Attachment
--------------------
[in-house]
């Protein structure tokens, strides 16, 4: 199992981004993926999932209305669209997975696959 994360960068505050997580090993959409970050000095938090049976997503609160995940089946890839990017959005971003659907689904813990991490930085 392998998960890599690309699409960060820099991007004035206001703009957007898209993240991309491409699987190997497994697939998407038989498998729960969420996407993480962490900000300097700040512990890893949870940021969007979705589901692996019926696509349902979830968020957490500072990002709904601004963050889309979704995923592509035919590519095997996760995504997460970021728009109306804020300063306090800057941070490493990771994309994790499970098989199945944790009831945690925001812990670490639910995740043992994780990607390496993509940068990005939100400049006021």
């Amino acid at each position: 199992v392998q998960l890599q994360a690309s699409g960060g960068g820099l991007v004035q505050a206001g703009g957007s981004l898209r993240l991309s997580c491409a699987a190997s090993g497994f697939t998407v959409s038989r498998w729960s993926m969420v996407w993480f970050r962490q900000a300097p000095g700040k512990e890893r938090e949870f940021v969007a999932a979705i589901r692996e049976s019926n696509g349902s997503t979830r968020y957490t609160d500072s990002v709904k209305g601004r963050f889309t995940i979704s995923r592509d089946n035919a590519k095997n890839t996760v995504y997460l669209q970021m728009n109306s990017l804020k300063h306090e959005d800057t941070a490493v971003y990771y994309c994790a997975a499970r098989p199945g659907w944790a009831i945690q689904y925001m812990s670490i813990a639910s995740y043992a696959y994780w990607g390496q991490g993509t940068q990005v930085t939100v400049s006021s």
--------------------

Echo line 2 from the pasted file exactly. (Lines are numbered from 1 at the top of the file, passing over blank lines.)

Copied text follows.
């Protein structure tokens, strides 16, 4: 199992981004993926999932209305669209997975696959 994360960068505050997580090993959409970050000095938090049976997503609160995940089946890839990017959005971003659907689904813990991490930085 392998998960890599690309699409960060820099991007004035206001703009957007898209993240991309491409699987190997497994697939998407038989498998729960969420996407993480962490900000300097700040512990890893949870940021969007979705589901692996019926696509349902979830968020957490500072990002709904601004963050889309979704995923592509035919590519095997996760995504997460970021728009109306804020300063306090800057941070490493990771994309994790499970098989199945944790009831945690925001812990670490639910995740043992994780990607390496993509940068990005939100400049006021």